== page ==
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Customer Review

10 of 14 people found the following review helpful
5.0 out of 5 stars It's hard not see this superb recording and performance as "First Choice!"-it's certainly up there with the very best!, 1 Mar. 2013
This review is from: Parsifal (Audio CD)
In some respects this is the " sleeping giant" of recordings of Parsifal, as whenever recommendation lists are flourished it rarely features, unless it's my list! The auspices were not favourable when this recording was announced in 1989, initially as an Erato enterprise but shifted to Teldec when Warner's absorbed the Erato label, as in 1988 Barenboim had deputised at the last minute for an indisposed James Levine at Bayreuth and conducted what was by all accounts the slowest ever account, eclipsing the legendary Toscanini which held the record, and which was too slow even for the Bavarian critics who relish a slow rendition. Further worries were caused by the experience of his Berlin recordings of the 3 Mozart da Ponte operas which were, shall we say, SLOW!
When the set emerged in 1991, all of these fears proved groundless as whether he had some sort of epiphany or the Bayreuth performance had been an aberration, in this recording tempi were very finely judged indeed, not dissimilar to both Karajan and Kubelik. Recorded in the glorious acoustic of the Jesus Christus Kirche in Dahlem, venue for so many great Karajan recordings, the BPO is captured in rich, full and detailed sound, lusher and with much more body than for Karajan 10 years earlier, and I would have to say that the glowing orchestral sound picture herein depicted is the most noble and beautiful of all recordings, surpassing even the sumptuous sound world conjured up by Levine with the Met orchestra. The dynamic range is very wide, and the processional moments rise to a hair rising climax.
Vocally there are no weak links, only strength upon strength.
I'm an unashamed admirer of Jerusalem, whose firm ringing tones are not taxed in any way, and who in phrase after phrase reminds me of Windgassen at his best. His "Nur eine waffe taugt.." is the finest I can recall and brings a lump to the throat. His Kundry is Waltraud Meier, in lustrous voice who is an intelligent less hysterical Kundry than some, and who is deeply moving in the impassioned duet in Act 2. von Kannen is an evil Klingsor without making him a pantomime villain, and the Flower Maidens are a beautifully balanced seductive group.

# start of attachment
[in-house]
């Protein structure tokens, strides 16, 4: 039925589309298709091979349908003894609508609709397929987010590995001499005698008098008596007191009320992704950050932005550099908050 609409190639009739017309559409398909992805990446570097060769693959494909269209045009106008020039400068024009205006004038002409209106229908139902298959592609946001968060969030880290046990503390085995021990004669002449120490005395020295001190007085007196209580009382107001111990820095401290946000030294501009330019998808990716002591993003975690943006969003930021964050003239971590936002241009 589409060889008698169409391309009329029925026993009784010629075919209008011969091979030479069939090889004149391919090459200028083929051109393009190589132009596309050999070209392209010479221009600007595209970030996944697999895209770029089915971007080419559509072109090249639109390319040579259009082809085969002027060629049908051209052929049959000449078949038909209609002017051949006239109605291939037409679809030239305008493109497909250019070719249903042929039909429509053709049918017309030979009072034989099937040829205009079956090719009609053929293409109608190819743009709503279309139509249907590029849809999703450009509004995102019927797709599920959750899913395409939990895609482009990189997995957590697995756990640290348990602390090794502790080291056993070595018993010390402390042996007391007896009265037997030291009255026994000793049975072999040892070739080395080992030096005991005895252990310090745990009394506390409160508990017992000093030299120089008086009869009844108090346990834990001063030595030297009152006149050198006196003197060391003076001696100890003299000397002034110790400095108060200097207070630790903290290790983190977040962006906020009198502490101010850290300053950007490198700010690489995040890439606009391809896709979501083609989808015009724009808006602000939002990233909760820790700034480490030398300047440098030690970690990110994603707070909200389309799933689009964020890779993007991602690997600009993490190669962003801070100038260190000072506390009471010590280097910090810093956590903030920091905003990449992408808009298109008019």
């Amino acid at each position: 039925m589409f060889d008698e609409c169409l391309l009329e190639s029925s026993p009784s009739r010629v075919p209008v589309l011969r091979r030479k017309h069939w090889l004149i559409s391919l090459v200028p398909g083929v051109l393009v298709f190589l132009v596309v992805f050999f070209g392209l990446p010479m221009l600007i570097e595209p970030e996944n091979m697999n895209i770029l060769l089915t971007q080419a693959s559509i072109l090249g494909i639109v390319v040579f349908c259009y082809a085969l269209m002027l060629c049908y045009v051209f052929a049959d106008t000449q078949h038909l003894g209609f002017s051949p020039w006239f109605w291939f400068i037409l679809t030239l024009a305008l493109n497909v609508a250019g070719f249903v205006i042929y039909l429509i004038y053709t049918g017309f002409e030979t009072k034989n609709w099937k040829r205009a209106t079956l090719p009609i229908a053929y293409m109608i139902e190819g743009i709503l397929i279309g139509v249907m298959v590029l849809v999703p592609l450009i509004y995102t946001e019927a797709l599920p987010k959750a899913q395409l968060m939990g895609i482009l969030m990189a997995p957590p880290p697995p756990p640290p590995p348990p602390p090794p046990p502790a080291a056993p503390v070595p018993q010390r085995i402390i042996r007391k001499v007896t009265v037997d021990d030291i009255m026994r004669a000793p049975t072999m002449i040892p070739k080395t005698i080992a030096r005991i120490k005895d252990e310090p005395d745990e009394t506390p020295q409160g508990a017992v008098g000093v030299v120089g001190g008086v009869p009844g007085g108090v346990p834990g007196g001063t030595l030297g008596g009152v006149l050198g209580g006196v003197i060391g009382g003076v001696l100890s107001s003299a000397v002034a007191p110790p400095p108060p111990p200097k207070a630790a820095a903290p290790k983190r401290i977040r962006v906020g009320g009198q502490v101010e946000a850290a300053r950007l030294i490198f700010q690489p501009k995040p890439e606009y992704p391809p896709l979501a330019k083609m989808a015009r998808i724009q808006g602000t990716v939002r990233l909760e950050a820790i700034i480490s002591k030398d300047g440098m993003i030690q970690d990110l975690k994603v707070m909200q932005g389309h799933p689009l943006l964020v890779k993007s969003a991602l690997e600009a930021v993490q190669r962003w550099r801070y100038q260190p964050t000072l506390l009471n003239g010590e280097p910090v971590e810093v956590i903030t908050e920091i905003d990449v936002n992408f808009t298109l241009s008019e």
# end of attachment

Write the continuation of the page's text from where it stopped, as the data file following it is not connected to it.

Jose van Dam repeats his powerful, impassioned Amfortas, every bit as well sung as for Karajan and with even more maturity putting him well on a par with the searing performances by London. Matthias Holle is nobility and compassion itself, his beautifully modulated voice very much reminiscent of Hotter and Ludwig Weber rather than the sonority of Moll and Crass. The chorus is more accomplished and better focussed than earlier recordings, and the bells are deeply sonorous and sound less artificial than those for Karajan.
This brings us back to Barenboim, who conducts a deeply felt seamless performance, striking the ideal balance between the spirituality of the oratorio and the drama of the opera, as all the best interpreters do. The transitions are gloriously played, and the postlude has all the ethereal beauty for which one could pray-and is not rushed as seems to be the modern trend. There are none of the inexplicable (to me!) sudden tempo changes-often mid bar-that blight many of his later Wagner performances, and indeed this is not an obvious Barenboim performance-it's very "mainstream".
I have the original release and I understand that the reissue does not include a libretto, but this can be obtained easily enough, and at the attractive price should not be a deterrent.
The quality of every aspect of this enterprise and the attractive price make it difficult not to put this forward as potentially "best buy"-I know that I enjoy it as much as ANY other recording and more than most. I hope that it now finds a wider constituency! Unreservedly recommended. Stewart Crowe.
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Showing 1-10 of 15 posts in this discussion
Initial post: 4 Mar 2013 18:26:59 GMT
D. S. CROWE says:
No need for me to guess who sought out my review to give it a NO vote-all I can say is find me a better Parsifal for £13! SC.

In reply to an earlier post on 5 Jul 2014 01:47:38 BDT